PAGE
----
|Patti Murin, Caissie Levy, Jacob Smith. Photo: Deen vanMeer|
Music and Lyrics by Kristen Anderson-Lopez and Robert Lopez
Book by Jennifer Lee, based on her screenplay with Chris Buck
Choreography by Rob Ashford
Directed by Michael Grandage
St. James Theatre
By Lauren Yarger
The special effects, costumes and sets of Frozen are so enchanting, I was able to let it go, when it comes to the weak book transferring the latest Disney film to a Broadway stage.
When Elsa touched a wall at the St. James and triggered its transformation into a glittering ice palace, I think I was as delighted as some of little girls in the audience dressed as their favorite princesses and screaming (and there are LOTS of them, accompanied by parents carting bags full of stuffed snowmen and the like from merchandise booths in the theater.)
For those of you unfamiliar with the story by Jennifer Lee, loosely based on Hans Christian Andersen's "The Snow Queen," Elsa (Cassie Levy) is a princess in an Icelandic country called Arendelle. She and her spunky sister, Anna (a delightful Patti Murin), are best friends, until one night when Elsa's ability to command snow and ice almost kills the younger girl. Queen Iduna (Ann Sanders) and King Agnarr (James Brown III) call upon some woodsy (and scary looking) trolls who use magic to heal Anna and leave her without memory of the incident. Elsa's powers must be hidden, however, to keep everyone safe. The palace is closed to outsiders and Elsa retreats to a lonely existence in her room leaving Anna to wonder what she has done to alienate the sister with whom she was once close. (Before the princesses grow up, they are portrayed by young actresses who share the roles.)
When Elsa becomes queen, the kingdom's subjects are allowed into the palace for the coronation. Anna instantly falls in love with and agrees to marry Hans of the Southern Isles (John Riddle), and caught off guard, Elsa unleashes an unending winter on the kingdom and vanishes. Anna goes off to search for her sister with the help of iceman/snow-hiking expert Kristoff (Jalani Alladin) and Sven, his large reindeer (a puppet housed by Andrew Pirozzi and designed by Michael Curry.)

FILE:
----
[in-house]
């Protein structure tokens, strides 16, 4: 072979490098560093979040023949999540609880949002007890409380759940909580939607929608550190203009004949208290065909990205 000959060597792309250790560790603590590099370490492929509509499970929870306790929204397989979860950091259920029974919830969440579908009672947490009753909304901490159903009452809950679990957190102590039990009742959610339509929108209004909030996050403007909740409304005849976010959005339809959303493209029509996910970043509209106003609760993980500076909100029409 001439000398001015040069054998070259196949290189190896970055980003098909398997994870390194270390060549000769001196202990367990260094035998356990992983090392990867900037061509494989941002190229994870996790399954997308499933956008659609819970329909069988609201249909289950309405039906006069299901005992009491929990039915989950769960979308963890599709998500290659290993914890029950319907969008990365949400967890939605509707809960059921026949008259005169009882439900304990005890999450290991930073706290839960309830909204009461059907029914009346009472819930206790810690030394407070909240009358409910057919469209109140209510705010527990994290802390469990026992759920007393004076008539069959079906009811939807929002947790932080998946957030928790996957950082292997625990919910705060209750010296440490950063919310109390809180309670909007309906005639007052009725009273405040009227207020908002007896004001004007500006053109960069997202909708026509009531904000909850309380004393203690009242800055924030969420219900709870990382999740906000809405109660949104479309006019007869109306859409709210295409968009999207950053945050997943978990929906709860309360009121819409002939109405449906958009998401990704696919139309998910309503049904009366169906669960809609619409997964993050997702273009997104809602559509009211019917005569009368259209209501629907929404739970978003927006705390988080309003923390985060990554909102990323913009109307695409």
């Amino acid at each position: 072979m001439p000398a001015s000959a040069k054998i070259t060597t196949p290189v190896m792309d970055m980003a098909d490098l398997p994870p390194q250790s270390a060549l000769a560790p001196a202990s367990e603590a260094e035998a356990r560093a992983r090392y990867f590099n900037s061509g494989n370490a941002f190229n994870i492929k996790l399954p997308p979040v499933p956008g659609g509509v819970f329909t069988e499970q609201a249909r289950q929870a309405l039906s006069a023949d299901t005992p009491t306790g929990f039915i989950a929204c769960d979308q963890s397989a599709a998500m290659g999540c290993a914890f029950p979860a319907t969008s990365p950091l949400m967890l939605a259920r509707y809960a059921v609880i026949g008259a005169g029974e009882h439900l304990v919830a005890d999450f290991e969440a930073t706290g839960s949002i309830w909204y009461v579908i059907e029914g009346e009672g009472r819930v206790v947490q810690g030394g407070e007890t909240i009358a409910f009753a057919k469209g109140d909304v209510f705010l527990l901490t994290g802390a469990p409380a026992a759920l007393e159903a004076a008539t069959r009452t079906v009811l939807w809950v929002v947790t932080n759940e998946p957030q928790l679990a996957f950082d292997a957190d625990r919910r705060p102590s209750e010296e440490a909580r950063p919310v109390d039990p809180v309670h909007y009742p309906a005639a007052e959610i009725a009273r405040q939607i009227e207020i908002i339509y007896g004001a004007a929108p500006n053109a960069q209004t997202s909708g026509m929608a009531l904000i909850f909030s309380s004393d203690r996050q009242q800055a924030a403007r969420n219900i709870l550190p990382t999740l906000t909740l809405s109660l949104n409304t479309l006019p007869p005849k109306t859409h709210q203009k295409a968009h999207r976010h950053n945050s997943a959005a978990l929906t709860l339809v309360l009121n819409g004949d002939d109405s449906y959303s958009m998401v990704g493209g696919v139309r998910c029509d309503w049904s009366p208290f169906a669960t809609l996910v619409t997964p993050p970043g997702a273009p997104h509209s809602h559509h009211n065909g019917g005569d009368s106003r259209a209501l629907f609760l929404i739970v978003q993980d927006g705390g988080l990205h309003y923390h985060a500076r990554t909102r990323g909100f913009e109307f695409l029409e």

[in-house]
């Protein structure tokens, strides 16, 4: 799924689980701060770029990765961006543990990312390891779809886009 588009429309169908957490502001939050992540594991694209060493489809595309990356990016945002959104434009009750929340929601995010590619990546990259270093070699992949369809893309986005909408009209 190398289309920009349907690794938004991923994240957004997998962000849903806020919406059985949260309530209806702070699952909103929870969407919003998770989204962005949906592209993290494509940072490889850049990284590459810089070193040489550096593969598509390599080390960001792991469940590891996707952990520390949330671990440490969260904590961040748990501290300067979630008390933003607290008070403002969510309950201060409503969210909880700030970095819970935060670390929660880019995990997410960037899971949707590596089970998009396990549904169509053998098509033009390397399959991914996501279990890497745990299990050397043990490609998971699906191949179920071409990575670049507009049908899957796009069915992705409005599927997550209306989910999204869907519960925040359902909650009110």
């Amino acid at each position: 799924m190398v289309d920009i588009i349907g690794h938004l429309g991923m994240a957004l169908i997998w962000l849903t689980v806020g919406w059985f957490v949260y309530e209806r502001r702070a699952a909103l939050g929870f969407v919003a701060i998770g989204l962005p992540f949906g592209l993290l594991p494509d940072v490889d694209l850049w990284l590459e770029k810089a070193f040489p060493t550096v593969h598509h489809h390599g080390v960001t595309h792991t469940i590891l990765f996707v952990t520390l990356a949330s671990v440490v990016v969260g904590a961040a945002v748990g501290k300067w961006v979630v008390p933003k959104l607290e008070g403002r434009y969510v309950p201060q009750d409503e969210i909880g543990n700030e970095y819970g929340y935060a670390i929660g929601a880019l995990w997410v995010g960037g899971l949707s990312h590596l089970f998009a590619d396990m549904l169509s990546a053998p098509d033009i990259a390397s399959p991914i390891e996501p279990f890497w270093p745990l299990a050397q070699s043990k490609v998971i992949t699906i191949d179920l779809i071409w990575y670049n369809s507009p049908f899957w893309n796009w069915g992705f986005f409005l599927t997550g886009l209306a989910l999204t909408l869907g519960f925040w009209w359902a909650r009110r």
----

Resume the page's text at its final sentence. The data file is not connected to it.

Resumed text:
It's sheer theater magic when the ice palace, which Elsa creates for herself, emerges. Special Effects Designer Jeremy Chernick, Video Designer Finn Ross, Scenic and Costume Designer Christopher Oram and always excellent Lighting Designer Natasha Katz, merge geniuses to create some of the most satisfying effects on a Broadway stage yet. Snow falls, icicles jut, crystals sparkle and we are mesmerized. So let's not worry too much about the weaker elements of the show -- especially when Levy belts out a wonderful rendition of ”Let it Go," the tune every parent of a small child has heard played in excess of one million times since Idina Menzel first sang it for the animated film. It won the Academy Award for the songwriting team of Kristen Anderson-Lopez and Robert Lopez, who doubled the number of songs for the Broadway adaptation of the film.
Standing out in the cast are Greg Hildreth as Olaf the snowman, who merges puppetry and acting skills to create the most successful Disney sidekick character to make the transition from film to stage for the first time in forever, and Robert Creighton as the creepy and humorous Weselton.
The opening numbers of both acts, with choreography by Rob Ashford, would be included in that "weaker" element section we're not going to worry about. I also won't comment on Director Michael Grandage's casting choices that don't work -- and there are many. At the end of the day, these little audience kids are enjoying themselves and that is important. I wouldn't want you to think I have ice in my heart. I am a nice princess critic, not an evil queen.
Frozen makes snow look good -- even after the long winter of 2018 -- at the St. James Theatre, 246 West 44th St., NYC. Tickets are $82-$199: frozenthemusical.com.
Kevin Del Aguila (Oaken), Timothy Hughes (Pabbie), Audrey Bennett (Young Anna), Mattea Conforti (Young Anna), Brooklyn Nelson (Young Elsa), Ayla Schwartz (Young Elsa)
Ensemble: Alicia Albright, Tracee Beazer, Wendi Bergamini, Ashley Blanchet, Claire Camp, Lauren Nicole Chapman,Spencer Clark, Jeremy Davis, Kali Grinder, Ashley Elizabeth Hale, Zach Hess, Donald Jones, Jr., Nina Lafarga, Ross Lekites, Austin Lesch, Synthia Link, Travis Patton, Adam Perry, Jeff Pew, Olivia Phillip, Noah J. Ricketts, Jacob Smith and Nicholas Ward.
Sound Design by Peter Hylenski, Hair Design by David Brian Brown, Makeup Design by Anne Ford-Coates.
-- The stage version is a bit darker than the movie. I would give it a PG rating.
-- Magic (with incantation)